Autopsy of The Soul. Image courtesy the artist (detail).
Vincent Castiglia is an artist intently focused on the human condition. Castiglia's work viscerally meditates on the various intersections of body and mind. He creates using a mixture of blood and water, a simple yet emotive material when applied to paper. We had a chance to meet Vincent at this year's Maryland Deathfest in Baltimore. Please also enjoy a selection of related images provided by the artist.
What are you working on at the moment, any specific pieces or bodies of work?
Vincent Castiglia: I just finished a painting called, “The Wisdom of Hope.” It’s the fifth painting in the current body of work titled Autopsy of The Soul. The model and subject was my friend, Damien Echols, who was wrongly convicted of a crime and spent 18 years of his life on death row until exonerated of the charges a few years ago.
What kind of creative patterns, routines or rituals do you have for/during creation? You are well known for using your own blood. Is this something that is intertwined with your process?
VC: The medium is a very integral part of the process.
What specific tools for creation do you employ?
VC: Paintbrushes, blood, water, and archival paper. That’s really it… and individual containers for the blood.
Beauty And Truth (Not Forgotten). Image courtesy of the artist VincentCastiglia.com.
Autopsy of The Soul. Image courtesy of the Artist.
Your work employs concepts of decay and the human condition. Are dark, outsider or occult themes central to your work as well?
VC: The work is experiential. That’s probably the best way I could describe it. The images are monochromatic tableaux, examining various stations of human experience. Which, I believe to be universal to humans, but each work also has personal information in it. They’re visual meditations on particular subjects, charged with the psychic energy of the medium. In other words; the nicest, most productive way of turning my ‘insides, out.’
You created album art for Triptykon’s 2010 release Eparistera Daimones, along with the masterful HR Giger. Can you explain this project and your output particularly?
VC: It was an honor to work on the band’s portrait painting for Triptykon’s debut album. While in Switzerland in 2008, frontman Tom Gabriel Fischer had asked me if I’d be interested in working on this aspect of the album art, which I was thrilled to do. My concept was to ask them all a series of questions in order to elicit key personality traits from each band member. Then, I associated them with the entity from the Goetia that was most comparable to them. All of the seals arranged within a circle form a seal for the band itself. Given that the album was a creative collaboration of their music, and of HR’s and my work, the project can be understood as a creative triptych unto itself. It’s a similar concept to Led Zeppelin’s Zoso.
In addition to the Triptykon project, you also created custom guitar artwork for Slayer’s Gary Holt. Do you feel that modern heavy music has a connection to your artwork?
VC: I’d have to answer yes. I think my work is now connected to modern heavy music in certain ways; for its themes and the medium, but also given the music related projects I’ve worked on.
Art created for Triptykon’s 2010 release, Eparistera Daimones.
“The Eclipse,” Collection: Gary Holt.
Bloodlines: The Art and Life of Vincent Castiglia
What role does the artist, or specifically a ‘dark’ themed artist, have in modern society?
VC: I’m not certain that there is any one definitive role the artist plays in modern society. If I had to answer this question as concisely as possible - The role of the artist is to purge their thoughts and emotions in their work. In turn, the work should make the viewer feel and think in relation to the content. Have you looked at a piece of artwork that filled you with awe and contemplation? Have you also looked at a piece of art but felt and thought nothing? I believe that’s what distinguishes truly inspired art, those accompanying feelings, and wonder.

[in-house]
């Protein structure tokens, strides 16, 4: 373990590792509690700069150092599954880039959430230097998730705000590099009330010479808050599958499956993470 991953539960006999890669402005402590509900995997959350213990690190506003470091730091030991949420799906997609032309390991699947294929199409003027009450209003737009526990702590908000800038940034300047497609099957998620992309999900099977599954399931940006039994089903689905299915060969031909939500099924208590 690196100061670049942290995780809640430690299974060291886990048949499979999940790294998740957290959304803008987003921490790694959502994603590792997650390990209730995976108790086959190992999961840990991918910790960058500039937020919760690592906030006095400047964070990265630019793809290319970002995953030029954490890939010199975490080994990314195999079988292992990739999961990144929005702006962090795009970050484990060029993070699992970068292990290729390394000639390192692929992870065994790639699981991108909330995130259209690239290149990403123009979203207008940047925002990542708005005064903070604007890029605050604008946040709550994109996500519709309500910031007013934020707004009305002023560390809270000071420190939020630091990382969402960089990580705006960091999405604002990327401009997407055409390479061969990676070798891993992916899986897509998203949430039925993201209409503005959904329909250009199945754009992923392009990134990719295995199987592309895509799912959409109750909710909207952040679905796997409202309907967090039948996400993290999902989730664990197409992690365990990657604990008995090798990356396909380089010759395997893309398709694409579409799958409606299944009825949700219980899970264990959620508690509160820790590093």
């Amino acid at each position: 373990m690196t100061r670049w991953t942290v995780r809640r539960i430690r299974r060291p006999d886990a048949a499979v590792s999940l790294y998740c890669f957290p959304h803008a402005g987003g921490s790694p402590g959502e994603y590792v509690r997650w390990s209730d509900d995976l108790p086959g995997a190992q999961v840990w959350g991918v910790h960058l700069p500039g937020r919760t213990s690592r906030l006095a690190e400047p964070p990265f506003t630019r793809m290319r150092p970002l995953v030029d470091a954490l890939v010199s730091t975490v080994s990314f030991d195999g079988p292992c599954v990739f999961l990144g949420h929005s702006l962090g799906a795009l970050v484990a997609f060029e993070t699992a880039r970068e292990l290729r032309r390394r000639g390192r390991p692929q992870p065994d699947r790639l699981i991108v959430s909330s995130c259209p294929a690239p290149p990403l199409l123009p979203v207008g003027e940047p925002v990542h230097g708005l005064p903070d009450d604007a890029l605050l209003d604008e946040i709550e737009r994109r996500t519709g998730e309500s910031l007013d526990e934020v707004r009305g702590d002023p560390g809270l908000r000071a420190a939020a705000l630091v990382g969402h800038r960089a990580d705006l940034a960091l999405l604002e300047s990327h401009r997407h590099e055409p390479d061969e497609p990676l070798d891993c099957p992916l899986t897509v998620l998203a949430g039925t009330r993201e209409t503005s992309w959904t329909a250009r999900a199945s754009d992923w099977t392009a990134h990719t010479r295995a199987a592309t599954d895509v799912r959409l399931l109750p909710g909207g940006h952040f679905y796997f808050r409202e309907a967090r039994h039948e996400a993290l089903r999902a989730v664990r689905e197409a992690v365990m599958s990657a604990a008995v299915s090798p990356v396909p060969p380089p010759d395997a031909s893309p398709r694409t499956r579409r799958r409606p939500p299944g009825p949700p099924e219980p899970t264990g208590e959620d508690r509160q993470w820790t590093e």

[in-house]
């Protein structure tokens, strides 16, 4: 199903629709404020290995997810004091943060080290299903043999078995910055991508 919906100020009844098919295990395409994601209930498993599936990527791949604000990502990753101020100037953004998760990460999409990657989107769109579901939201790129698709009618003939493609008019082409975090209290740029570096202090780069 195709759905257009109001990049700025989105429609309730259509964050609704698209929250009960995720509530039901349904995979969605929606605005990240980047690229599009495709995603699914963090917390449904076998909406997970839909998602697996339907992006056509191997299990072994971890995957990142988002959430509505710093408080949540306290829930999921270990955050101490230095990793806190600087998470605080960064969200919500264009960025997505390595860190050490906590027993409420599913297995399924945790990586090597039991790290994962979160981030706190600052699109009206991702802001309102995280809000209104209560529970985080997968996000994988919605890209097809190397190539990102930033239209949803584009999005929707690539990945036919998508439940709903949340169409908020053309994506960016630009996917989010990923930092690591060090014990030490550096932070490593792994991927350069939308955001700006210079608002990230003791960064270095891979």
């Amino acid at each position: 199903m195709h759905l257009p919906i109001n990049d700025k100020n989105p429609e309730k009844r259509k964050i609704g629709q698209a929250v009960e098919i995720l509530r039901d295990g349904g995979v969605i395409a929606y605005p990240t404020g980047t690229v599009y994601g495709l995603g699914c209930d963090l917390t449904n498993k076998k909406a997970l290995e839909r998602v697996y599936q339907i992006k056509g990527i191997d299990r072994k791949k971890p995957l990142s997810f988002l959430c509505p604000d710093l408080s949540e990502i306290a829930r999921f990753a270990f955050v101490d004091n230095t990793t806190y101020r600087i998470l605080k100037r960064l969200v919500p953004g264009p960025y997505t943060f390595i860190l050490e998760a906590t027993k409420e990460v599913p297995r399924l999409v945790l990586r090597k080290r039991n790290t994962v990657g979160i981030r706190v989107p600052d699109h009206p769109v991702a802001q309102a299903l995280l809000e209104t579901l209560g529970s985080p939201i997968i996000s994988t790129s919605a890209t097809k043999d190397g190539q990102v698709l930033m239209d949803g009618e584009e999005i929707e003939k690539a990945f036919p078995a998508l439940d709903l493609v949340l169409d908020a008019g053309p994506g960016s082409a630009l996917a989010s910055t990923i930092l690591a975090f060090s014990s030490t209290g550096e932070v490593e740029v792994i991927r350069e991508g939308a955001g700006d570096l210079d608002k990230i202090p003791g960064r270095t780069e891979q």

Do you consider art’s purpose a reflection of the world or a force for change? Or is it something else entirely?
VC: Art certainly does tend to act as a barometer for everything going on in the world, at least in certain areas of art. But it can, of course, also be a force for change. This new body of work, Autopsy of The Soul, is an examination of the world-soul. The weaknesses and the strengths, or the pathologies and the assets, of the ‘anima mundi,’ as seen through the lens of my own experience and perception.
What is the Bloodlines documentary and how did Bloodlines come about?
VC: Bloodlines: The Art and Life of Vincent Castiglia is exactly as titled. It's the official biopic on my work and life, directed by award-winning filmmaker John Borowski. John has directed, written and produced four serial killer films to date (currently streaming on Netflix). So I’m the first non-serial killer John has profiled. Initially, we thought it would exclusively deal with my art, but as the work is enmeshed very intimately with life (which is part of why I describe it as 'existential'), John felt the film had to encompass my entire life from birth to today.
Strings of the Lash.
Throne of Stone.
Image via Nathaniel Shannon, Sacred Gallery, NY.
What are you doing when you’re not creating or working on art?
VC: If I’m not working, painting or tattooing, I’m working out. Aside from that, I don’t do a lot of ‘hanging out.’ Shows and special events, cool, but not bars or clubs really.
What other interests do you have?
VC: Music as art has been an equally powerful force in my life. I used to play guitar for an experimental metal band called Human Decline. We made one recording in 2005 which we self-released. Even though the group disbanded years ago, there was still considerable interest so the CD will be released by a small label in Maryland, probably by end of the year.
Where else can we find you?